Submitted entries will be screened for eligibility by members of OSC-W. The jury consists of members of the OSC-W core group. The organizers choose the best entries from the eligible submissions. The applicants will be notified by the end of April 2022 and invited to present their case studies as success stories during the OSC-W launch event in May 2022. The eligible submissions will be showcased on the OSC-W website.
Applicants should describe activities that align with one or more of the following Open Science objectives:
- Making the outputs of research, including publications, data, software and other research materials freely accessible while considering the FAIR data sharing principles.
- Using online tools and services to increase the transparency of research processes and methodologies.
- Making scientific research more reproducible by increasing the amount and quality of information placed on the public record.
- Using alternative models of publication and peer review to make the dissemination and certification of research faster and more transparent.
- Using open collaborative methods and tools to increase efficiency and widen participation in research.
The case study should describe one or more of the Open Science practices listed below:
- Using publication under an open license to communicate research outputs, which may include publications, data, software code, and web resources NB: given that open access publishing is nowadays the most common publication mode for scholarly articles, having published open access articles alone will not be enough to qualify an entry as eligible
- Disseminating research findings as a preprint, either independently of formal submission to a journal, or as part of a journal’s open peer review procedure
- Providing an open peer review of a paper submitted under a formal peer review process managed by a publisher
- Creating a public pre-registration of a study design or publishing a study as a registered report
- Incorporating open and participatory methods into the design and conduct of research, e.g., by using open notebook-based methods or creating a project using a ‘citizen science’ online platform
- Introducing Open Science concepts and practices into teaching and learning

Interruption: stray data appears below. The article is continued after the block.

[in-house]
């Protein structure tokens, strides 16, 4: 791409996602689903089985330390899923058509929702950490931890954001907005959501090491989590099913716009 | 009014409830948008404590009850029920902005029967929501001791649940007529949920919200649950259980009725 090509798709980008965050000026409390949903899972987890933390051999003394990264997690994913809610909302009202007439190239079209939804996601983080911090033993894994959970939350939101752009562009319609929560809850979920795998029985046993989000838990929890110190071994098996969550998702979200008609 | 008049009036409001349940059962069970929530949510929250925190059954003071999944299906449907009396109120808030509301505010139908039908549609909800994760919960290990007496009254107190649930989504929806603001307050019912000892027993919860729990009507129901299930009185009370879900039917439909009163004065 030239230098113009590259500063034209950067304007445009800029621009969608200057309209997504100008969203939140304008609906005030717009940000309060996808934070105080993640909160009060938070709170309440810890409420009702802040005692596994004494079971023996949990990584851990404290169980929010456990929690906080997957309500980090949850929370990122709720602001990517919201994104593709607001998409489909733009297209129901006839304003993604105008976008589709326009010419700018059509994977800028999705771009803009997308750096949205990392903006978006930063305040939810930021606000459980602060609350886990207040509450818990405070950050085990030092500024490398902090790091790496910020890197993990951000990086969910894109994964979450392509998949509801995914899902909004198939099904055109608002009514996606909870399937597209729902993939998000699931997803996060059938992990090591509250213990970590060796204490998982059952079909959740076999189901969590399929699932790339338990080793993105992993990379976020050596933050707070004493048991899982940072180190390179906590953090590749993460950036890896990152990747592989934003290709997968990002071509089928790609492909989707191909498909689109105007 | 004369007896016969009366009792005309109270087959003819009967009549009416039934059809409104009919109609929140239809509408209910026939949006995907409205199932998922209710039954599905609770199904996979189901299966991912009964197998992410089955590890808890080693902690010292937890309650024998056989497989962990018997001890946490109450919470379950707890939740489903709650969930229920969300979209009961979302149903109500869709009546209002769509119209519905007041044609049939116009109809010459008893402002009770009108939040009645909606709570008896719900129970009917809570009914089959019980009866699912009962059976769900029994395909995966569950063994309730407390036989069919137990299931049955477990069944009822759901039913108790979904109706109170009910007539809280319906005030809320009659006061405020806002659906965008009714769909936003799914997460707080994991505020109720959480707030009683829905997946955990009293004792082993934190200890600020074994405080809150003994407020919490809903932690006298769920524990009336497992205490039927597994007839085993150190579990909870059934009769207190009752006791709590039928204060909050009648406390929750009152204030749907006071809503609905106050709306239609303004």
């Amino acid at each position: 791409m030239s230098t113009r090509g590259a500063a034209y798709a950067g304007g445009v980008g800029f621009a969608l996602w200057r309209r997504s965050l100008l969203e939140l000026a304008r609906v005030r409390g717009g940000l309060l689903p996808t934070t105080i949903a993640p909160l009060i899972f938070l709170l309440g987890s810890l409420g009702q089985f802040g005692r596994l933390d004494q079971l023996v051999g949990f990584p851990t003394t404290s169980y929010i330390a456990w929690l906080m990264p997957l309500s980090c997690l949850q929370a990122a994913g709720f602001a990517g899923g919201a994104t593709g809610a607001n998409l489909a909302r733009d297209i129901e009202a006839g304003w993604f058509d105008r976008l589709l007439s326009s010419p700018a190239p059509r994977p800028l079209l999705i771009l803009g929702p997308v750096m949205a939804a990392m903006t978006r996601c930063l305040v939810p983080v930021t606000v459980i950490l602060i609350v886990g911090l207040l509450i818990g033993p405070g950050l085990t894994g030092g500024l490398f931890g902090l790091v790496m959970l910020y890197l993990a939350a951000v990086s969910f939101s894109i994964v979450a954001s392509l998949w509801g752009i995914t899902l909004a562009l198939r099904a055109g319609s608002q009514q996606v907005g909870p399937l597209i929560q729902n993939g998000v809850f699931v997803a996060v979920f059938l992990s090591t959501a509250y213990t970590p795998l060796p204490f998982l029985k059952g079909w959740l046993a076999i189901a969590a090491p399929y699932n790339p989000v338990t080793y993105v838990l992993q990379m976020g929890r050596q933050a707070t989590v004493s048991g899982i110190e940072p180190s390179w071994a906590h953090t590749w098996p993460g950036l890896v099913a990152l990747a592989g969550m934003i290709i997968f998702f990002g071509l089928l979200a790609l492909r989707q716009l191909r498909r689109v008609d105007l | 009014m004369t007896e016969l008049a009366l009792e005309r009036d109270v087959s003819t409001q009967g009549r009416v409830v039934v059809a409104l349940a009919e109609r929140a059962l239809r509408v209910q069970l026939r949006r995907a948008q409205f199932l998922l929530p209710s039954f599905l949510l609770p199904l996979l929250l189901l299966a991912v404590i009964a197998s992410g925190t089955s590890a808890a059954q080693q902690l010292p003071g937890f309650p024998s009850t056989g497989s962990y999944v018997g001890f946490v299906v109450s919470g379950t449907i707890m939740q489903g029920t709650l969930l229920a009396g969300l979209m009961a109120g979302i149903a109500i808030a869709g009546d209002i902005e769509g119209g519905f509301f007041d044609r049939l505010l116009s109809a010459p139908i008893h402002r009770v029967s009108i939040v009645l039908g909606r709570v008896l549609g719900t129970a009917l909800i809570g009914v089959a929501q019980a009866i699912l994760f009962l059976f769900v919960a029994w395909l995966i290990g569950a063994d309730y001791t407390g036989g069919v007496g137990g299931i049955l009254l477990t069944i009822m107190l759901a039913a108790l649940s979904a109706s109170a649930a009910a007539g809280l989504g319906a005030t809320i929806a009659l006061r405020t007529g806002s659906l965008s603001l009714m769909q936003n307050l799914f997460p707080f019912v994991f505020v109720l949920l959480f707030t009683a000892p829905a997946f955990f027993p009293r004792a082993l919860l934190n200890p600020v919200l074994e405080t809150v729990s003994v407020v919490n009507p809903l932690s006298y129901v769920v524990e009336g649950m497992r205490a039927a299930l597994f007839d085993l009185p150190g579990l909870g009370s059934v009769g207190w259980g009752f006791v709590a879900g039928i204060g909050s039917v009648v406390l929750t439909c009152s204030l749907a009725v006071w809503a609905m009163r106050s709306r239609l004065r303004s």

- Creating new tools or technologies to facilitate Open Science practices, e.g., for combining or repurposing datasets and other research outputs from separate locations or disciplines, or for mining content
- Undertaking activities to develop the environment for Open Science, e.g., by engaging in high-profile communications, by causing a journal to adopt pro-Open Science policies, or by participating in community initiatives to develop data or metadata standards
Case Study examples
These are some examples of suitable subjects for a case study:
- A dataset or software source code created by you has been made openly available and then re-used by researchers or other end-users, e.g., to inform policymaking or develop services or products
- You are a humanities researcher who has created an open web resource and consider the practicalities and challenges of sustaining long-term access and usability
- You have recently submitted an article through a publisher’s open peer review system, and discuss your experience and some of the pros and cons of open peer review
- You conduct qualitative social science research exploring sensitive issues and discuss the ethical and practical challenges of sharing data collected from participants
- You have developed a new software tool to facilitate Open Science, e.g., to combine or repurpose datasets from disparate sources
- You have participated in a community group to develop data or metadata standards and tools for your discipline
- In your teaching you have introduced students to Open Science principles and practices, for example by setting replication study assignments.